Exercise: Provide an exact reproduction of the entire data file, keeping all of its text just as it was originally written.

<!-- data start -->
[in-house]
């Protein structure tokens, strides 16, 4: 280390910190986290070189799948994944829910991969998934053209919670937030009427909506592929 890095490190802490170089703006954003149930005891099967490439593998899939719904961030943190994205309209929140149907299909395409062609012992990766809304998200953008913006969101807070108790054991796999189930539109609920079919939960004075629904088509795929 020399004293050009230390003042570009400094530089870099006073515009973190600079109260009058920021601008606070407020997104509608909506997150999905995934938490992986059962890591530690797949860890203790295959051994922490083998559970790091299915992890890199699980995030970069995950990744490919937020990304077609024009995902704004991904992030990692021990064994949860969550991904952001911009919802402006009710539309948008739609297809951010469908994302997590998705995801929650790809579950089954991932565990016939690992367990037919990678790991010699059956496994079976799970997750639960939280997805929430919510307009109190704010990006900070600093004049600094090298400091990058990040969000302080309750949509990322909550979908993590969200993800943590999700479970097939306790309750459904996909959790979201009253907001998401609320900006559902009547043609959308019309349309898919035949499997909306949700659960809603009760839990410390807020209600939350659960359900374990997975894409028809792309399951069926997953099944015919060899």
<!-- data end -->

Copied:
[in-house]
């Protein structure tokens, strides 16, 4: 280390910190986290070189799948994944829910991969998934053209919670937030009427909506592929 890095490190802490170089703006954003149930005891099967490439593998899939719904961030943190994205309209929140149907299909395409062609012992990766809304998200953008913006969101807070108790054991796999189930539109609920079919939960004075629904088509795929 020399004293050009230390003042570009400094530089870099006073515009973190600079109260009058920021601008606070407020997104509608909506997150999905995934938490992986059962890591530690797949860890203790295959051994922490083998559970790091299915992890890199699980995030970069995950990744490919937020990304077609024009995902704004991904992030990692021990064994949860969550991904952001911009919802402006009710539309948008739609297809951010469908994302997590998705995801929650790809579950089954991932565990016939690992367990037919990678790991010699059956496994079976799970997750639960939280997805929430919510307009109190704010990006900070600093004049600094090298400091990058990040969000302080309750949509990322909550979908993590969200993800943590999700479970097939306790309750459904996909959790979201009253907001998401609320900006559902009547043609959308019309349309898919035949499997909306949700659960809603009760839990410390807020209600939350659960359900374990997975894409028809792309399951069926997953099944015919060899």